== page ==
How to get your computer online using your iPhone and 3g magic. ~ Ask The Admin

Wednesday, July 23, 2008

How to get your computer online using your iPhone and 3g magic.

This information comes to us via Jewdass's comments from LifeHacker. He offered up a step by step guide to getting the most out of your 3G iPhone by teaching us how to tether.

1. Jailbreak your iPhone 3G (or first gen iPhone running the 2.0 software). Install OpenSSH via Cydia.

2. Create an ad-hoc network on your computer. On Macs, just click on the Wi-Fi icon in the menubar and select "Create Network." On Windows, set up internet connection sharing.

3. Join the iPhone to this network via Wi-Fi as usual.

4. On the iPhone, under Settings->Wi-Fi, select the network you have joined to view connection details. Write down its IP address.

5. From the Mac's Terminal, run the following command:

ssh -ND 9999 root@IPHONE_IPADDR

but replace IPHONE_IPADDR with the IP you wrote down in step 4. Login. The default root password is alpine; you should really login normally over SSH and change this.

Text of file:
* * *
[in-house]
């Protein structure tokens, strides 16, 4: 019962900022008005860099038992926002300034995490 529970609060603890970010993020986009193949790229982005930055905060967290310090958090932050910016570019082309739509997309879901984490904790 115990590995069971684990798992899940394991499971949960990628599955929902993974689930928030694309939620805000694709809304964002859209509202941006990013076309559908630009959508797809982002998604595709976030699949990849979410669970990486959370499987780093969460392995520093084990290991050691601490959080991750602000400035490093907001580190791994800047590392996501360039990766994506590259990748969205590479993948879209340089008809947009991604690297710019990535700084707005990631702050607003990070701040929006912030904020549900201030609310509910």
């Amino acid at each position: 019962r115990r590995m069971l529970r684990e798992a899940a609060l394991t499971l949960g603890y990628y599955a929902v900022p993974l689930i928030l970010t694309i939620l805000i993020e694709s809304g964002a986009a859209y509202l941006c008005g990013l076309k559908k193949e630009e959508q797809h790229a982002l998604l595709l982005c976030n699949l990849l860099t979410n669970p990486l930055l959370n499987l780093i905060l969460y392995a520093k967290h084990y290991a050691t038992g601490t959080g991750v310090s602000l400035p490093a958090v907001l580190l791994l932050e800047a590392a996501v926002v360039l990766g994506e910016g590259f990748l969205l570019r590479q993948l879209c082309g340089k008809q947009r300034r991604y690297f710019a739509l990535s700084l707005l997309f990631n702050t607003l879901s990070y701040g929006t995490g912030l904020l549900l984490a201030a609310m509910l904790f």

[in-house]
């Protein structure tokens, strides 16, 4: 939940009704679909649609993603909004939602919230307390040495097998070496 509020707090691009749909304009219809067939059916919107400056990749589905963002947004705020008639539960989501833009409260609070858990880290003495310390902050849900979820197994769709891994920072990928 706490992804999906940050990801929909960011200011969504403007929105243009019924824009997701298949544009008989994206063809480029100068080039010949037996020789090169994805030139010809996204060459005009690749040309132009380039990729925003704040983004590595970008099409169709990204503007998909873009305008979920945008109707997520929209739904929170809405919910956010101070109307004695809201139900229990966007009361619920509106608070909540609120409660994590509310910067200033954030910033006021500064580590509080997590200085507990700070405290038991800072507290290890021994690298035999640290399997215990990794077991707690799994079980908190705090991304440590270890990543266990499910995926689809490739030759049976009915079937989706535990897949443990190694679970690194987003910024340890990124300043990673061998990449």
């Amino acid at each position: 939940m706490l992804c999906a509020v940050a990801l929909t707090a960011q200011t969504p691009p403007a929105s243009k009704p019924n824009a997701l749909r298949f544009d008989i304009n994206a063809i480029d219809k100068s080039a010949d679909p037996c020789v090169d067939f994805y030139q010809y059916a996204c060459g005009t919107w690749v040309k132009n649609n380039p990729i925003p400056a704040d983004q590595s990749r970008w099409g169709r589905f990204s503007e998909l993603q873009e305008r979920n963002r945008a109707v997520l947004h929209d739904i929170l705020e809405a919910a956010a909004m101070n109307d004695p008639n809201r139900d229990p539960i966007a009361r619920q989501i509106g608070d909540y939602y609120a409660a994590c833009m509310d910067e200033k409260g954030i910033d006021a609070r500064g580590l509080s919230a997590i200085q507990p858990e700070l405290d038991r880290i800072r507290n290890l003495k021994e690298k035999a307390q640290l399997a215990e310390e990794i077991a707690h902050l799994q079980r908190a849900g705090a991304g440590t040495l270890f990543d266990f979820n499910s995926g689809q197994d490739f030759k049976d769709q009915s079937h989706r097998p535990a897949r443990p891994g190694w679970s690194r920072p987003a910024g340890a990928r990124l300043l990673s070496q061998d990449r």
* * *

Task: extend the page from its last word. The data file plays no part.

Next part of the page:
Windows users: the free SSH client Putty will allow you to accomplish this same step. Don't install Cygwin+OpenSSH as some suggest, that's massive overkill.

6. Configure your browser to use a SOCKS5 proxy server at localhost:9999. Here's more on setting up a SOCKS proxy in Firefox; Adam did it on his Mac in Safari.

7. Surf. I've successfully done web browsing and IRC, anything that supports SOCKS4/5 should work. Haven't yet had success with my Citrix client :(

For the curious: The iPhone is joining your Wi-Fi network, but with no internet access on this network it falls back to using 3G for outgoing packets. ssh -ND creates a local proxy server that relays packets from the loopback address on your pc to the iPhone, which dutifully proxies them out the cellular connection.

Browsing is surprisingly fast, 3G really shows its potential here. It's zippier than doing it directly on the iphone, which I put down to rendering delay.

A more ideal solution of course would be to get the iPhone showing up as a regular access point. I see no reason why this wouldn't be possible, and will be doing some research myself, mostly observing what Unix processes handle this on desktop OS X, and see if they can be compiled from source for the iPhone. In the meantime, the steps to accomplish this are not bad and will definitely serve in a pinch.

Thanks Jewdass and Lifehacker for this one! You made some Fan Boys very happy today!